But before Ben Graham investor-types get too excited, potential shareholders should consider a subsequent event to the company's quarterly report. The company just engaged a "consultant" to help it land a $10 million, 3-plus year loan at an interest rate of 9% or less. In other words, there is a strong likelihood that whatever margin of safety the company currently has with respect to its net current assets will be spent by the company in an apparent bid to grow the business. Shareholders would likely benefit if the company cut its costs commensurate with its lower revenues, but unfortunately that course of action appears unlikely.
In return for their hard work as debt "brokers," the "consultants" will be paid with stock warrants. If a debt deal gets done in the next 90 days, the stock could get diluted by as much as 10%, which is another reason value investors may wish to stay away.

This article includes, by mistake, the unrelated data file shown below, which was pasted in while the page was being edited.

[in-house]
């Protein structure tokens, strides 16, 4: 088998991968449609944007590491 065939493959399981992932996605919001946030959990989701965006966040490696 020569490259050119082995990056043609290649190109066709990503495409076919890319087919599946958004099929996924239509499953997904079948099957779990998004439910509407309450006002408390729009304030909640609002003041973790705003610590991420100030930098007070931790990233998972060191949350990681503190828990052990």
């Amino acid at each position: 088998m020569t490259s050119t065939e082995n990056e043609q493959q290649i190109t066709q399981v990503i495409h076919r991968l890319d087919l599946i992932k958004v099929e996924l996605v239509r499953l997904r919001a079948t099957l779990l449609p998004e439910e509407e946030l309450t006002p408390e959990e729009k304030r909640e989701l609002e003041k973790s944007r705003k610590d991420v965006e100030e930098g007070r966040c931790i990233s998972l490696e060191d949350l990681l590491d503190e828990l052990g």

In public companies where value is consistently destroyed, shareholders can often revolt via vote and force the management team out. But not in this case. Bidz.com's CEO and his sister own a majority of the company's shares.
In most cases, management ownership is a good thing. But investors may not want to get in bed with this management team. The company has been badly mismanaged and the managers have been accused of being of questionable character and of having bad business practices.
Management's response to these accusations? It will no longer answer questions. The company's recent conference calls are rather bizarre, as there is no longer a question and answer session. Instead, management just reads prepared remarks, which are basically just regurgitations of the company's press release! In other words, the conference calls are now completely superfluous.
Some net-nets are more risky than others. In this case, you have a controlling management team that avoids accountability that is also looking to load up on debt for unjustified purposes. Buyer beware!
Disclosure: No position